JK: Really?

Everyone: [laughs]

KD: I'm just kidding.

CN: I was actually talking about this yesterday. The Dutchess and the Duke I heard were touring and I heard of [them] because of [comedian] Aziz Ansari, I was following him on Twitter, and he said, "I just saw these guys. The Dutchess and the Duke and Sasquatch" and he posted a link to them and I watched it and thought, "These guys are cool." And I bought their album and that's why they're on the tour. And The Dodos I heard in the beer commercial. 'Cause there was like a Coors Lime commercial and I thought, "This music is really cool." Because I just thought the guitar playing was really awesome and it had this really driving rhythm. I looked it up and it was that band The Dodos. And that's how I ended up liking the Dodos.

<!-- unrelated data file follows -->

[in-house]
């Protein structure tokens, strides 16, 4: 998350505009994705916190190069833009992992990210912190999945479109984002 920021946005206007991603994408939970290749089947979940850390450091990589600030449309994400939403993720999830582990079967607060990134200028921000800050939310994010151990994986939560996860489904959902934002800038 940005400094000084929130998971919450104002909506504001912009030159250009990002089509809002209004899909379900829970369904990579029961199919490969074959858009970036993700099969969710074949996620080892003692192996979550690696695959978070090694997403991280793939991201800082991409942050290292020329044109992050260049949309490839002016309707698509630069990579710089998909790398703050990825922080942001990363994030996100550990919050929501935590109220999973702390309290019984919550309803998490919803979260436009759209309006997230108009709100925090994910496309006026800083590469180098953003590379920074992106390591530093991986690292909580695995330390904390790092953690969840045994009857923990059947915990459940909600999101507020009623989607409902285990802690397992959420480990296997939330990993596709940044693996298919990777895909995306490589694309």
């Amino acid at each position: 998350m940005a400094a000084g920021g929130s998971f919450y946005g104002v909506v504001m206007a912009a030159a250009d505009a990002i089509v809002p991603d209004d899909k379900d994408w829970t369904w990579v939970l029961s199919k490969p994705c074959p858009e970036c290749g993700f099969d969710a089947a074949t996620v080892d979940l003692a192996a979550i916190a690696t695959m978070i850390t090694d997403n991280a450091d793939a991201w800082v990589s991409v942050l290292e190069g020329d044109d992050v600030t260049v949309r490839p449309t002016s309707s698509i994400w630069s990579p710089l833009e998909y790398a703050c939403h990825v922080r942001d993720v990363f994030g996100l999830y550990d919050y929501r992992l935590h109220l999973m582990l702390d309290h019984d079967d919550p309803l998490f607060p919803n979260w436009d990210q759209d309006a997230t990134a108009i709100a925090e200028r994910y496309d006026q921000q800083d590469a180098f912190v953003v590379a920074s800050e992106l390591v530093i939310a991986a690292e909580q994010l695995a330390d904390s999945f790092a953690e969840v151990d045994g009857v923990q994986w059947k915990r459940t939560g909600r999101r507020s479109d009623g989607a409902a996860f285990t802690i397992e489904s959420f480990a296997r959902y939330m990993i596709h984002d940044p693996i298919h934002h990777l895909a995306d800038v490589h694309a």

JK: That's cool.

CN: My wife, actually, is always looking for new music. She used to work at our label, actually, until a couple of years ago. So she's always…every few weeks she's looking for new stuff for the iPod and that's how I hear Surfer Blood or Abbey Buffalo or whoever the new band is. Dum Dum Girls. So she's good that way.

JK: So, I saw you guys perform in Cambridge, I think it was for the Mass Romantic tour. And it was probably one of the best shows I…

CN: Was it downstairs?

JK: Downstairs, yeah. Like half the audience ended up on the stage.

KD: Yeah, that was common in those days for the entire audience to end up on the stage.

JK: Really? That was great.

KD: I think we almost broke the stage in Brooklyn at that Ukranian hall or whatever it was.